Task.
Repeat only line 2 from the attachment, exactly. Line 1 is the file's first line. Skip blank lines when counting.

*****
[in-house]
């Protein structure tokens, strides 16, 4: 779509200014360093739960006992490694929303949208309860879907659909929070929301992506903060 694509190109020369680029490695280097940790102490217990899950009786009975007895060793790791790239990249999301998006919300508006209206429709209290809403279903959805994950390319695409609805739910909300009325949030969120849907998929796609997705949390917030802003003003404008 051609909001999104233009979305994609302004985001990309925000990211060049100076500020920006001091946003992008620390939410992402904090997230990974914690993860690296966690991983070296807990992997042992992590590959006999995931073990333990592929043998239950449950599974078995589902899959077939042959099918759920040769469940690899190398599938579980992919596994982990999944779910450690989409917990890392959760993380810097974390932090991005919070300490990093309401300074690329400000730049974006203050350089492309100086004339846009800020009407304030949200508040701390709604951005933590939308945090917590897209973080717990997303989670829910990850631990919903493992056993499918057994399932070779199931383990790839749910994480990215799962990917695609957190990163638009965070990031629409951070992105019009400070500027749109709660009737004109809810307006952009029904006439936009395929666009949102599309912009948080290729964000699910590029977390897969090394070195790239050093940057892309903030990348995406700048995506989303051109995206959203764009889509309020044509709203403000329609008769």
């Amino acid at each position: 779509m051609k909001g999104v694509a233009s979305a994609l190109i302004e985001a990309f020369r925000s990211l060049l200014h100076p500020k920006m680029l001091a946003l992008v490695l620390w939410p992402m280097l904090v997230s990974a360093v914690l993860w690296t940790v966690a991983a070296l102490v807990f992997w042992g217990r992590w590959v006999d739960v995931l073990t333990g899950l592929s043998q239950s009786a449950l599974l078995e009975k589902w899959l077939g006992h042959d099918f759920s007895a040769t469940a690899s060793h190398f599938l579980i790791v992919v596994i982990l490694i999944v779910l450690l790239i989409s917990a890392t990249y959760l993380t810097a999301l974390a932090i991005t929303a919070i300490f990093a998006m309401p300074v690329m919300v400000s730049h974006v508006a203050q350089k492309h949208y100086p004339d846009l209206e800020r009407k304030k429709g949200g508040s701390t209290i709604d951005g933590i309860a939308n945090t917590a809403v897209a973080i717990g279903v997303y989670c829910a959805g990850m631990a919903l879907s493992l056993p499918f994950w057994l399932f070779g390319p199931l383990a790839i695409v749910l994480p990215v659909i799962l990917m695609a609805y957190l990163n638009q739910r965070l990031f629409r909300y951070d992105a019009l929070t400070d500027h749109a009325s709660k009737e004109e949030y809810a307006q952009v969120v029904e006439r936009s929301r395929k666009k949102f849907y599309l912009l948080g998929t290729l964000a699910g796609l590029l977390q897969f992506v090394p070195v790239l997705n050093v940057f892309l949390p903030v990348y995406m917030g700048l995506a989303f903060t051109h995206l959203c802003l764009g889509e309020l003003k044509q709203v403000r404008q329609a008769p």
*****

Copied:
């Protein structure tokens, strides 16, 4: 779509200014360093739960006992490694929303949208309860879907659909929070929301992506903060 694509190109020369680029490695280097940790102490217990899950009786009975007895060793790791790239990249999301998006919300508006209206429709209290809403279903959805994950390319695409609805739910909300009325949030969120849907998929796609997705949390917030802003003003404008 051609909001999104233009979305994609302004985001990309925000990211060049100076500020920006001091946003992008620390939410992402904090997230990974914690993860690296966690991983070296807990992997042992992590590959006999995931073990333990592929043998239950449950599974078995589902899959077939042959099918759920040769469940690899190398599938579980992919596994982990999944779910450690989409917990890392959760993380810097974390932090991005919070300490990093309401300074690329400000730049974006203050350089492309100086004339846009800020009407304030949200508040701390709604951005933590939308945090917590897209973080717990997303989670829910990850631990919903493992056993499918057994399932070779199931383990790839749910994480990215799962990917695609957190990163638009965070990031629409951070992105019009400070500027749109709660009737004109809810307006952009029904006439936009395929666009949102599309912009948080290729964000699910590029977390897969090394070195790239050093940057892309903030990348995406700048995506989303051109995206959203764009889509309020044509709203403000329609008769």